Discussion on Testing Strategies for Micro-Frontends by Ioannis Papadakis | Testμ 2023

Join Ioannis Papadakis - Director QA at GWI, and learn how to perform integration and e2e testing in Micro-Frontends (aka MFE) architecture with Cypress, RTL, Vite & React. :desktop_computer:

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Following are some of the Q&As from the attendees:

Could you share insights on how testing strategies must adapt to handle cross-component interaction challenges, ensuring compatibility and maintaining a practical user experience across different micro-frontends?

Ioannis: Certainly! Testing strategies for micro-frontends must evolve to address the intricacies of cross-component interactions. As micro-frontends comprise multiple smaller units, ensuring seamless compatibility and user experience is essential.

Could you elaborate on effective approaches for end-to-end testing? Specifically, how do you address challenges like data sharing, UI integration, and synchronization between micro-frontends to provide a comprehensive testing framework?

Ioannis: Effective end-to-end testing involves careful planning of test scenarios and leveraging automation for consistent results. Challenges like data sharing, UI integration, and synchronization between micro-frontends can be addressed by using mock data, UI testing tools, wait for mechanisms, and API verification. Running tests in parallel, ensuring realistic environments, and integrating testing into development pipelines are essential. Error handling, feedback incorporation, and detailed documentation further enhance testing quality, enabling comprehensive identification and resolution of issues.

Here some of the unanswered questions from the attendees.

How do you assess legacy applications transitioning to micro front-end architecture?

What role does manual testing play in your MFE testing strategy?

What is your opinion on k6 browser for front-end performance testing?

What is micro frontend?

What is the best tool for micro frontend?

What are the future challenges for micro-frontends?

What are some best practices for isolating performance issues when working with micro front ends?

What about testing MFEs in a straight to production workflow?

How does one MFE interact with another?

If we follow the test pyramid for an application, we will have a few UI tests. Would we benefit from investing in a separate test strategy for micro frontends?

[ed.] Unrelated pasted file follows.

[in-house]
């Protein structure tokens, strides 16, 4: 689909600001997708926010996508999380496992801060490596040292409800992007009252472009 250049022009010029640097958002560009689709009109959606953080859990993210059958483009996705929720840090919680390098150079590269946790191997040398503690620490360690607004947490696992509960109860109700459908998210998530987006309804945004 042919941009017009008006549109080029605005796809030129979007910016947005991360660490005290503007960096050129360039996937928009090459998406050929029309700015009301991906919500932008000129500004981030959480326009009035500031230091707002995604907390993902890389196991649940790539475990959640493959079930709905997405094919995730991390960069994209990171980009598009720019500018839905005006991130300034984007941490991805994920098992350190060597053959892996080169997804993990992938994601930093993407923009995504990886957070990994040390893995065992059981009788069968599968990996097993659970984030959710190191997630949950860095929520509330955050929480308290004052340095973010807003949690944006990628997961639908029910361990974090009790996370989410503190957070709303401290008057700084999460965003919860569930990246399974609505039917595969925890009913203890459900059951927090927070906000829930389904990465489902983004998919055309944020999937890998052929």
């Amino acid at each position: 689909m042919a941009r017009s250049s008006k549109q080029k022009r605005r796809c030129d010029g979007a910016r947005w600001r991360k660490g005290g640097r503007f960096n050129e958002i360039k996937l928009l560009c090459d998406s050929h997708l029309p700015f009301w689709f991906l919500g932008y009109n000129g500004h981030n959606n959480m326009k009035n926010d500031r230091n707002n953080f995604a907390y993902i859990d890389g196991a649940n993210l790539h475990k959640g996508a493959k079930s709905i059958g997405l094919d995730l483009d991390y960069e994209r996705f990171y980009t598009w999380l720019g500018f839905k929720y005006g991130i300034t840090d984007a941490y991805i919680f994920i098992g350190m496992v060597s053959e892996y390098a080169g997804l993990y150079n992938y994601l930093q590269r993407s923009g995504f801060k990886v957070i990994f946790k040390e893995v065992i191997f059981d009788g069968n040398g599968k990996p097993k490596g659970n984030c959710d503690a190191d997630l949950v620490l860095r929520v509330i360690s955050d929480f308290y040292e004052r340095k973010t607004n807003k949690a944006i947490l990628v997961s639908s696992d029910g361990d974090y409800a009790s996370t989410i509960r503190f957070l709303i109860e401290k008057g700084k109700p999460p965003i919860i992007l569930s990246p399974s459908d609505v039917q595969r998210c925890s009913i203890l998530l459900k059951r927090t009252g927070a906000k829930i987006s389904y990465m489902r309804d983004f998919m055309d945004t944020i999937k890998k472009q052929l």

In relation to E2E testing of micro frontends, do you have to deal with Frames/iFrames in Cypress? Any issues you’ve encountered while dealing with Frames? Any suggestions for a workaround?

How does the MFE architecture impact testing strategies, especially when it comes to integration and e2e testing?

How do you handle discrepancies or gaps when combining code coverage metrics from different tools like RTL and Cypress?

Hi there,

If you couldn’t catch the session live, don’t worry! You can watch the recording here:

Additionally, we’ve got you covered with a detailed session blog:


Being an active participant in this session, I would like to share my opinion on and address your query on behalf of the speaker.

Assessing the transition of legacy applications to a micro frontend architecture involves several key steps:

  1. Inventory and Analysis
  2. Micro Frontend Readiness
  3. Breakdown into Modules
  4. Technology Stack Selection
  5. Migration Strategy
  6. Testing and Validation
  7. Deployment and CI/CD
  8. Monitoring and Performance
  9. Team Skills and Training
  10. Documentation.
  11. User Feedback.
  12. Maintenance and Scalability
  13. Security
  14. Rollback Strategy
  15. Cost-Benefit Analysis

Hope this gives you an overview of it.


I’m here as an engaged attendee of this session to provide my insights and respond to your question on behalf of the speaker.

While automated testing is fundamental for efficiency and repeatability in MFE testing, manual testing remains a crucial part of the strategy. It helps ensure a comprehensive assessment of user experience, usability, and other aspects requiring human judgment and exploration. The balance between manual and automated testing should be determined based on the specific needs and complexities of the MFE application.

Hope this gives you a clear idea of MFE testing.


Being an active participant in this session, I’m honored to offer my viewpoint and answer your query on behalf of the speaker.

k6 is primarily known as a load testing tool designed for performance testing from the backend perspective. It’s particularly well-regarded for its simplicity, scripting flexibility, and the ability to create realistic load scenarios for API and server testing. However, k6 does have a k6-browser module that extends its capabilities to some front-end performance testing, specifically focusing on client-side performance metrics.

This is my opinion on the k6 browser, Hope this answers your query.